As the member of Parliament for Wycombe since 2010, I am here to represent all of Wycombe: people of all faiths and none. That is why I am proud to have many Muslim constituents, voters, members and friends.

Temperatures are running extremely high in our country over Gaza, and understandably so. The plight of Palestine has concerned many people, including many members of the Muslim community. I recognise that the vast majority of British Muslims have serious and legitimate concerns about the deaths of thousands of innocent civilians in Gaza, including children.

The Government shares these concerns. Nevertheless, last week’s uproar in the House of Commons over the vote on Gaza presented serious cause for concern about the conduct of public debate, to which we should all pay careful attention.

In the run up to last week’s vote, and since then, it has become increasingly clear that British democracy faces a grave problem if Members of Parliament are influenced to act in a particular way under the threat of violence or intimidation. We have seen unrelated events across the country disrupted by pro-Palestinian groups. I would ask these groups whether they honestly believe that disrupting a Conservative Association dinner, for example, is likely to bring a ceasefire in Gaza.

The problem becomes even more serious if Members feel so threatened that it affects how they vote, or even if it dictates the democratic procedures we follow in the House, as we saw last week.

That is not acceptable on any level.

Every MP has stories to tell of harassment, intimidation, and death threats. During the time I have been an MP I have had several serious threats. It would seem we have, unfortunately, reached a situation where some believe that as public representatives, MPs are fair game for any kind of abuse.

We are not.

Threats to MPs must be dealt with seriously. A country that falls to mob-rule cannot be a democracy, and we cannot expect the freedoms under the rule of law we have come to cherish to thrive in these circumstances.

The vast majority of British Muslims, of course, do not wish any harm to anyone. Despite this, in recent weeks I have seen an increase in anti-Muslim bigotry, whereby the Muslim community as a whole has been blamed for the unacceptable actions of a minority of Muslims. This bigotry often comes from individuals who have little interaction with the Muslim community and so have little understanding of mainstream moderate Muslims.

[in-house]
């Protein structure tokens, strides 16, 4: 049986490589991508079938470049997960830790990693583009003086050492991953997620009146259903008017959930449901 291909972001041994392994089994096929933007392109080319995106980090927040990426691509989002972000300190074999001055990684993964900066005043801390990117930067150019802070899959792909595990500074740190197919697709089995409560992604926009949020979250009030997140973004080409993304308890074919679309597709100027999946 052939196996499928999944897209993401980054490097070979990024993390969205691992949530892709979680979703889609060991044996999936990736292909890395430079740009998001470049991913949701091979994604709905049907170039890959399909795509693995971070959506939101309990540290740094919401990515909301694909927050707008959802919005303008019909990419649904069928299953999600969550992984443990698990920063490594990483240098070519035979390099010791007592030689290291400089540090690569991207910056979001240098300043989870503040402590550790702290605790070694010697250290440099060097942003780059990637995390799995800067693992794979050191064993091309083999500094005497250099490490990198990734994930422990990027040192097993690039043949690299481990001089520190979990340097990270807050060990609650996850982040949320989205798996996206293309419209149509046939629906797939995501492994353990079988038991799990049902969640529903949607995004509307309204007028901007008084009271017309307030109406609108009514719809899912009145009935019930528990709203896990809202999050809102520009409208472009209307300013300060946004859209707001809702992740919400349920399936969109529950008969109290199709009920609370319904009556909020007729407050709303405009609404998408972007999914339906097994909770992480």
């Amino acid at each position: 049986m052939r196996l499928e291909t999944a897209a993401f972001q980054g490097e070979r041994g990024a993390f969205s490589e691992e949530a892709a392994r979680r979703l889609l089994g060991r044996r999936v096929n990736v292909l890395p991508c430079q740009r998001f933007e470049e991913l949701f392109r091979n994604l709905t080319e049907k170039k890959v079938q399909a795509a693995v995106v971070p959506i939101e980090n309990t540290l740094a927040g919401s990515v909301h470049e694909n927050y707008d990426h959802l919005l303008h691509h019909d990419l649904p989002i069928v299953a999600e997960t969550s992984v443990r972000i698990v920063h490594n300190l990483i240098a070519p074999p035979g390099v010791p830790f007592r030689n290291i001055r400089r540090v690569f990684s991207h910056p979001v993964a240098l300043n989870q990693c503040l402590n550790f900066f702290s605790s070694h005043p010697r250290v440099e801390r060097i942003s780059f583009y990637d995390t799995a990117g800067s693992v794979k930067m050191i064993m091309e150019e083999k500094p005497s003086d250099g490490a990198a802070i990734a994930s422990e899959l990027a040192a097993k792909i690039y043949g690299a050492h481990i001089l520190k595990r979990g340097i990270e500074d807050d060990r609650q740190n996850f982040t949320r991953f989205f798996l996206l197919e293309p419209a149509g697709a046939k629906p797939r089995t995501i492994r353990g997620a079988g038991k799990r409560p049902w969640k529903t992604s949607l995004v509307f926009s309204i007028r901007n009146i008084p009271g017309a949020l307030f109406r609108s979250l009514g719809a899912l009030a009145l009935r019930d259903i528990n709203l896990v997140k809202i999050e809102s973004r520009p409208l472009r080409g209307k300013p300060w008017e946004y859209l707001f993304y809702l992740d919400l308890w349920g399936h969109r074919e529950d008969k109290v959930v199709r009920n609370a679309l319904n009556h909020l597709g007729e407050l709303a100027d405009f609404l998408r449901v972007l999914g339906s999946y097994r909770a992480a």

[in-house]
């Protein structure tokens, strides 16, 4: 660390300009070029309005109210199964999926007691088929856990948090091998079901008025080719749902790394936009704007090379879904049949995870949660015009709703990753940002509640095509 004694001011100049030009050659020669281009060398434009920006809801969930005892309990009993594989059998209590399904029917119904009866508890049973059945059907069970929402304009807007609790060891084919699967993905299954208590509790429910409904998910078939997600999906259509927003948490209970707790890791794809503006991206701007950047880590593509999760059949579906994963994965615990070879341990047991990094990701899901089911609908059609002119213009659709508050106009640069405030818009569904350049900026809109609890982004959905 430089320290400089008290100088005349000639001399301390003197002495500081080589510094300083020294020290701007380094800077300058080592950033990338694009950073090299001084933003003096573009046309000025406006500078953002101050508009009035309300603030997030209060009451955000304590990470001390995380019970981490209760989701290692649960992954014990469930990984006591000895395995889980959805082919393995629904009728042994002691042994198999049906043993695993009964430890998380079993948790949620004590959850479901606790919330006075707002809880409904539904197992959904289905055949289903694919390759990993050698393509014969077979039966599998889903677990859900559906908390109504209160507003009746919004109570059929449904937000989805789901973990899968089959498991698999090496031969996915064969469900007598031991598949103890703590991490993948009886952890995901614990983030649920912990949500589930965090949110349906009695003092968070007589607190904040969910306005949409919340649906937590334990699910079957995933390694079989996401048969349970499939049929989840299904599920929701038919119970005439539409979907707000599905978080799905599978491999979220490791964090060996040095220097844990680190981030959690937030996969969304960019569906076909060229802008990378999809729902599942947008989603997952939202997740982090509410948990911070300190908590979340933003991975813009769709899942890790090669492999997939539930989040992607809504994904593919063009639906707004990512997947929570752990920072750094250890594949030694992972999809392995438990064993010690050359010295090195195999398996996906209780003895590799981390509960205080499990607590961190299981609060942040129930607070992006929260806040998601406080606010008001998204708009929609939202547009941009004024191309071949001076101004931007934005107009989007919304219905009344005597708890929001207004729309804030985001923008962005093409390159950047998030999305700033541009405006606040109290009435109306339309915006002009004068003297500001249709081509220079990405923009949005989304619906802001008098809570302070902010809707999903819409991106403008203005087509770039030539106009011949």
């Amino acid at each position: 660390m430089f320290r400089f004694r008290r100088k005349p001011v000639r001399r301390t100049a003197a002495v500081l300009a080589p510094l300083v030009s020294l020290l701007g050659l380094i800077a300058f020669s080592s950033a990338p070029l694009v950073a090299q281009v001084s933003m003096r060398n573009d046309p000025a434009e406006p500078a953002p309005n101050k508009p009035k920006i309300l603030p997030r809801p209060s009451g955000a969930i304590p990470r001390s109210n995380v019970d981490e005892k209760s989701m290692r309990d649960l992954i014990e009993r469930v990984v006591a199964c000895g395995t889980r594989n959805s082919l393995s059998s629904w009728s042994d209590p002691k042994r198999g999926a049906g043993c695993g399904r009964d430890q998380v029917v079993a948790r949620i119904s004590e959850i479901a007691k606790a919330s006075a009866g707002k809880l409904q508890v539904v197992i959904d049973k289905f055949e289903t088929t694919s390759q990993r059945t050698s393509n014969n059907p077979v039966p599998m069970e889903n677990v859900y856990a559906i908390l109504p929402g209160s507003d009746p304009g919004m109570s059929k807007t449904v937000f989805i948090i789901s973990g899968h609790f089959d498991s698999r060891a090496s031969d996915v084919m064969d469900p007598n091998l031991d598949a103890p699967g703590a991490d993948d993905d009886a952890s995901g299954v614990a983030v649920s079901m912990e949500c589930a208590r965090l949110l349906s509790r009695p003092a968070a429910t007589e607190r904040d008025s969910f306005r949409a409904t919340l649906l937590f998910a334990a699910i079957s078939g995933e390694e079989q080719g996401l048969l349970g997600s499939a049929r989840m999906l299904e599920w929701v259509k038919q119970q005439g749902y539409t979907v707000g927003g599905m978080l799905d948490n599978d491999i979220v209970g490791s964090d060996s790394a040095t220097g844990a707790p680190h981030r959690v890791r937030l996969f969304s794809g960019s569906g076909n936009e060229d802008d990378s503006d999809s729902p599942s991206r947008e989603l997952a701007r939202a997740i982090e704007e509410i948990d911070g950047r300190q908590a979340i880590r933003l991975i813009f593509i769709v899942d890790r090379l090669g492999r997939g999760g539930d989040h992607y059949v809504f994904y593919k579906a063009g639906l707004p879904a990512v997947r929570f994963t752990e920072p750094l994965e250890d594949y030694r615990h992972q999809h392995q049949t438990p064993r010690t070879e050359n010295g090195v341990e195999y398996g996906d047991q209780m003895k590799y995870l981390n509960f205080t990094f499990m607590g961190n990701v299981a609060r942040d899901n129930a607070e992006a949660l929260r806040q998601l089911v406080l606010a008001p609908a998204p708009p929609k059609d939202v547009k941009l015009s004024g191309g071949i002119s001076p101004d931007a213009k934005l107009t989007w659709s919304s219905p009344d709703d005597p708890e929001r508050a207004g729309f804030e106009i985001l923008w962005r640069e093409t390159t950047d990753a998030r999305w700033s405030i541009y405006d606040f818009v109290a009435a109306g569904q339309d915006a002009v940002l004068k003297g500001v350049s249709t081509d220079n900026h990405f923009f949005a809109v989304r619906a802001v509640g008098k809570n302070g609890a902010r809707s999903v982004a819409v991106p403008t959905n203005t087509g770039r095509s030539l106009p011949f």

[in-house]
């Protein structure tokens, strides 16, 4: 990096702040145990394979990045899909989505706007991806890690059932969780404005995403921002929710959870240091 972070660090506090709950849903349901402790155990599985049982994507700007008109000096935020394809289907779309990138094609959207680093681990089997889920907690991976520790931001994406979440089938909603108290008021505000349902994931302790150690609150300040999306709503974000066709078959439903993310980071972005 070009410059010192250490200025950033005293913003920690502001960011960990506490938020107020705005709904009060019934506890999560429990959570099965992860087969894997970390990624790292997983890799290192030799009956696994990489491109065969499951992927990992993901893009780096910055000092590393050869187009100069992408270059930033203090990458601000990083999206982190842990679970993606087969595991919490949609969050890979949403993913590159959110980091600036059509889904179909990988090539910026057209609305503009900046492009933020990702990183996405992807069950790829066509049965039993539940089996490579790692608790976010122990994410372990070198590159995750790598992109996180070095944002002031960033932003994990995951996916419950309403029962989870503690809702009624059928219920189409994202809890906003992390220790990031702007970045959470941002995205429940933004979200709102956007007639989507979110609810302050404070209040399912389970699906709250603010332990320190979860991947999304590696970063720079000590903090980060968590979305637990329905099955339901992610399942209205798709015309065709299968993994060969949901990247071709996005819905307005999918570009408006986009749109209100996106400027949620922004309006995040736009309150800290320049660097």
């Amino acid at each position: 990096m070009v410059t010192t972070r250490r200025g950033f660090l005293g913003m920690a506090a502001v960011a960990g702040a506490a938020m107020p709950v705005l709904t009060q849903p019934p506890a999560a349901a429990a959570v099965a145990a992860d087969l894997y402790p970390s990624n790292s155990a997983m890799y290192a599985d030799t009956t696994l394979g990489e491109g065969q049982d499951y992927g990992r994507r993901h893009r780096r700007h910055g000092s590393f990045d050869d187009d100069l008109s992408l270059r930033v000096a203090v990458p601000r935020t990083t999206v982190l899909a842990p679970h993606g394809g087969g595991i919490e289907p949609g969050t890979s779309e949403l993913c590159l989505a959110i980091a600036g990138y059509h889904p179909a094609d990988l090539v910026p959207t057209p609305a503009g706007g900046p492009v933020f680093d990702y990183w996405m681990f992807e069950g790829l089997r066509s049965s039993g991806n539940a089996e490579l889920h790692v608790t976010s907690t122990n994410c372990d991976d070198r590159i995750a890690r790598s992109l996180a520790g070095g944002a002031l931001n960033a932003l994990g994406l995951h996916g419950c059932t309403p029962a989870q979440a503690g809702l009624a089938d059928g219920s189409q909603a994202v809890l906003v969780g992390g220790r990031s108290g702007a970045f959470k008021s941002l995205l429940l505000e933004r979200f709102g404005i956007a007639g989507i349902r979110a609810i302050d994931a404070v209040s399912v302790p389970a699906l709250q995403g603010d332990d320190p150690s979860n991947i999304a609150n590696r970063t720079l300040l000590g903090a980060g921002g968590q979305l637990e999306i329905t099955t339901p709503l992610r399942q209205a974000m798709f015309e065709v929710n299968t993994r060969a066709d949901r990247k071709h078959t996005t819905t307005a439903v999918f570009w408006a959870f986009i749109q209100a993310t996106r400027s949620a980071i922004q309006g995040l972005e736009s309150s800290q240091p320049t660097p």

It is wrong to think the minority who intimidate and threaten MPs are representative of those with legitimate concerns for the suffering of innocent Palestinians. To say so is highly inflammatory and makes constructive debate practically impossible, as last week showed.

The Government shares the concerns of the reasonable majority of British Muslims and acknowledges their legitimacy, which is why the UK has tripled its aid commitment to Gaza since the conflict began and called for an immediate humanitarian pause so that the aid can reach those in need and so that hostages can be released from Hamas captivity, and then progress towards a sustainable ceasefire. Of course, we all want a lasting peace.

Navigating the politics of this conflict at home and abroad will remain complex and emotive. Protest in a democracy is an important right which I have defended yet it must be persuasion, not intimidation. But we are also seeing events used to caricature the whole Muslim community in ways that are ignorant and spread fear.  Let us respect all the proper boundaries of discourse together.

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